Use stress reduction techniques such as deep breathing and meditation as stress can lead to problems all along the digestive tract including the stomach. In Chinese medicine, stress can inhibit the stomach’s ability to direct the digestive capacity or energy (Qi) downwards therefore causing a rebelling of Qi upwards and with it the acidic contents of the stomach.

 

Relax and chew your food slowly. This tip touches on the previous tip’s stress reduction link but also we want to slow down the transit of food so that the stomach has a chance to produce all the acid needed for the oncoming food

 

Avoid unnecessary use of certain drugs such as muscle relaxants or pain killers since these lower the ability of the LES to close tightly

 

Diet:

 

Focus on and incorporate dark green leafy vegetables into your diet such as: kale, spinach, collards, dandelion greens, etc. These vegetables give the body the signal needed to prime the digestive system and hence increase acid production.

 

Avoid certain foods such as chocolate, mint, tomatoes, garlic, onion, and spicy foods as they can lead to a lowered tone of the LES thereby letting acid through the sphincter.

 

Cut or limit fatty foods out of your diet as fat delays the emptying of your stomach and so there is more of a chance for acid to pass upwards through the LES.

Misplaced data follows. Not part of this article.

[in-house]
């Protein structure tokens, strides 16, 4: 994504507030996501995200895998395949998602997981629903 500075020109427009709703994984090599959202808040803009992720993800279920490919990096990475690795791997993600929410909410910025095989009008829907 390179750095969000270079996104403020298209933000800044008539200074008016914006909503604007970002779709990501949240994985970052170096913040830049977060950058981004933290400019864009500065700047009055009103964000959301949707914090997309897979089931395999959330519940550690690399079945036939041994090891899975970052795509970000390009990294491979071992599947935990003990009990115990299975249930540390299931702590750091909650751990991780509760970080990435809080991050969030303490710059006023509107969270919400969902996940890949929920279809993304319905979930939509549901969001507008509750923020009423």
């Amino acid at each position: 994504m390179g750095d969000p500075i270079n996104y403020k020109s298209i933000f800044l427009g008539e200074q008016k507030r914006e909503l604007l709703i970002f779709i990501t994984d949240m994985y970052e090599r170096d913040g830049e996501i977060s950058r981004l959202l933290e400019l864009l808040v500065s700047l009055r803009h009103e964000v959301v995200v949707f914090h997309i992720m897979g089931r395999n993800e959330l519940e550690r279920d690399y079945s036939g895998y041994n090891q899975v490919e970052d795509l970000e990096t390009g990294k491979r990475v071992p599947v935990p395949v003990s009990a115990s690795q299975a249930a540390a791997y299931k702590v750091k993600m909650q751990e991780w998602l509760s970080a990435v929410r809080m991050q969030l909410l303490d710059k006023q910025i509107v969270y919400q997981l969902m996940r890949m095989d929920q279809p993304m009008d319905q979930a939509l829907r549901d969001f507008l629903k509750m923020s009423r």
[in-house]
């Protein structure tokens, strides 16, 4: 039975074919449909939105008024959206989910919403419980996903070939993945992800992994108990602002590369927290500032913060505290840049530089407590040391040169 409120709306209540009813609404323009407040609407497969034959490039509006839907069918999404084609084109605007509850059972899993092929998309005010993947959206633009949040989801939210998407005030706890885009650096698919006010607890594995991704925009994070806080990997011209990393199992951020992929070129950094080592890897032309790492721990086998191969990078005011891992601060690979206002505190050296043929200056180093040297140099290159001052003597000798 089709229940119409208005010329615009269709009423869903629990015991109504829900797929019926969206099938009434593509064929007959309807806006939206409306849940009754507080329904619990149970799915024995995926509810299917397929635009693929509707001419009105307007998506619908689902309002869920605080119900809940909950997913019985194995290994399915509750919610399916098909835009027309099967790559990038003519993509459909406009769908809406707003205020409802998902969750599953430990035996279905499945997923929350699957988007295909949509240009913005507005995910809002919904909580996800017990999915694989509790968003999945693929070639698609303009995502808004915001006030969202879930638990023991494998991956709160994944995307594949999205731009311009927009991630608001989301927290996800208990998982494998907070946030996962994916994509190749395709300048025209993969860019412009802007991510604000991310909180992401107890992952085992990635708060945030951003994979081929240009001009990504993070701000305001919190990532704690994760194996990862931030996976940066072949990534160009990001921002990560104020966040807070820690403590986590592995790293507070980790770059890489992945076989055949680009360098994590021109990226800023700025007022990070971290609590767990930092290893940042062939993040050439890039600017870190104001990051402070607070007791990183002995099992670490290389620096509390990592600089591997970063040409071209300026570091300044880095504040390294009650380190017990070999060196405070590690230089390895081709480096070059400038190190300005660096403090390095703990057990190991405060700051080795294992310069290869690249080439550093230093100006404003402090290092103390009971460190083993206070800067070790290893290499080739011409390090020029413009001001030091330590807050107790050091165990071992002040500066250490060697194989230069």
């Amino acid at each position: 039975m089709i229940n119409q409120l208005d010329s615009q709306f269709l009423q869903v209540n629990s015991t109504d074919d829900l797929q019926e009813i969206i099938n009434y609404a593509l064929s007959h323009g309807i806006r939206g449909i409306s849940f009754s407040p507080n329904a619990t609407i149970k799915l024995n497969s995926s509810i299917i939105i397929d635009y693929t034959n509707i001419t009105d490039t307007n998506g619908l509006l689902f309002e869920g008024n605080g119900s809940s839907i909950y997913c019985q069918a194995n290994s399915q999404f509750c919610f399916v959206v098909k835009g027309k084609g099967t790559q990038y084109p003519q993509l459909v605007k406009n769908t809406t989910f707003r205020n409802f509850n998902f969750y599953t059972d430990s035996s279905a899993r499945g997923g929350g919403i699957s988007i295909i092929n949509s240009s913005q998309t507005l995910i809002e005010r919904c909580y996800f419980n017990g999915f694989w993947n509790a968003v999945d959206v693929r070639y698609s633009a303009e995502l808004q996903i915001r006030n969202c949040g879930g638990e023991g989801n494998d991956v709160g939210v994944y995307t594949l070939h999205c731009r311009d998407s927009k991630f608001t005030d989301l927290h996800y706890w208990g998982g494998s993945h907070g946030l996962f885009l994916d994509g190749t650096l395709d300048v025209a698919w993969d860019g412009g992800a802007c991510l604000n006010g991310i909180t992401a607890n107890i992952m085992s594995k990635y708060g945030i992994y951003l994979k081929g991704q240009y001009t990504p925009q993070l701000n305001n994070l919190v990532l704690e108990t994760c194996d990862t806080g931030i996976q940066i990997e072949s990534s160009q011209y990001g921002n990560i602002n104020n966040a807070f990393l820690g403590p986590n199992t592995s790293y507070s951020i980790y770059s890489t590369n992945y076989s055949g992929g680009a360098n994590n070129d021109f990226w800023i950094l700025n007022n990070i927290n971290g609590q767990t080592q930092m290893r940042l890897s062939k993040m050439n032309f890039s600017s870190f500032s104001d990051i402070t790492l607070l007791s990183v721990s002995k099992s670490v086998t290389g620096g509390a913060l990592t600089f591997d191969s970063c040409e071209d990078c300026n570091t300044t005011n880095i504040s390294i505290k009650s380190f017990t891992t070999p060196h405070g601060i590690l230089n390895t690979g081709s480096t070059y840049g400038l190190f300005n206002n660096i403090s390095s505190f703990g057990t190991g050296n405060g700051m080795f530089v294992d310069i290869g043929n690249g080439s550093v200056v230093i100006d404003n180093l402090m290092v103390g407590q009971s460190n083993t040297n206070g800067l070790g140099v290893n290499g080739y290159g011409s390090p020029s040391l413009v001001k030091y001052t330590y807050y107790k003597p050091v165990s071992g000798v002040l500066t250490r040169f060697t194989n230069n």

Use apple cider vinegar on your meals and salads or use freshly squeezed lemon juice to increase the acid signal to the LES.

 

Herbs:

 

There are many medicinal herbs that can be used to correct stomach acid production and flow. The group of herbs notable for increasing stomach acid are the bitter tasting herbs. The bitter taste and action again prime our body to prepare its self for digestion. This means that the body will start to secrete gastric acid and signal to the LES to close. Some herbs that are considered bitter include: burdock root, chamomile, bitter melon, gentian, and dandelion again. You should avoid bitter herbs if you suffer from ulcers as increasing acid production can aggravate your condition. If you choose to use these herbs it is best to consume them as a tea just before sitting down for a meal. This will give your digestive system a chance to secrete the juices it needs before your food is introduced into the system.

 

As can be noted, there are many natural drug-less approaches to helping yourself if you suffer from acid reflux. Most of the approaches discussed involve minimal investment and side-effects and can lead to healthier choices overall. Overcoming the cause of an ailment for a permanent solution should always be paramount when considering treatment options. This is where naturopathic medicine and natural therapies shine!

 

References:
Gaby, A. “Nutritional Medicine”, Fritz Perlberg, 2011.
Hoffmann, D. “Medical Herbalism: The Science and Practice of Herbal Medicine”, Healing Arts Press, 2003.
Prousky, J. “Textbook of Integrative Clinical Nutrition”, CCNM Press, 2013.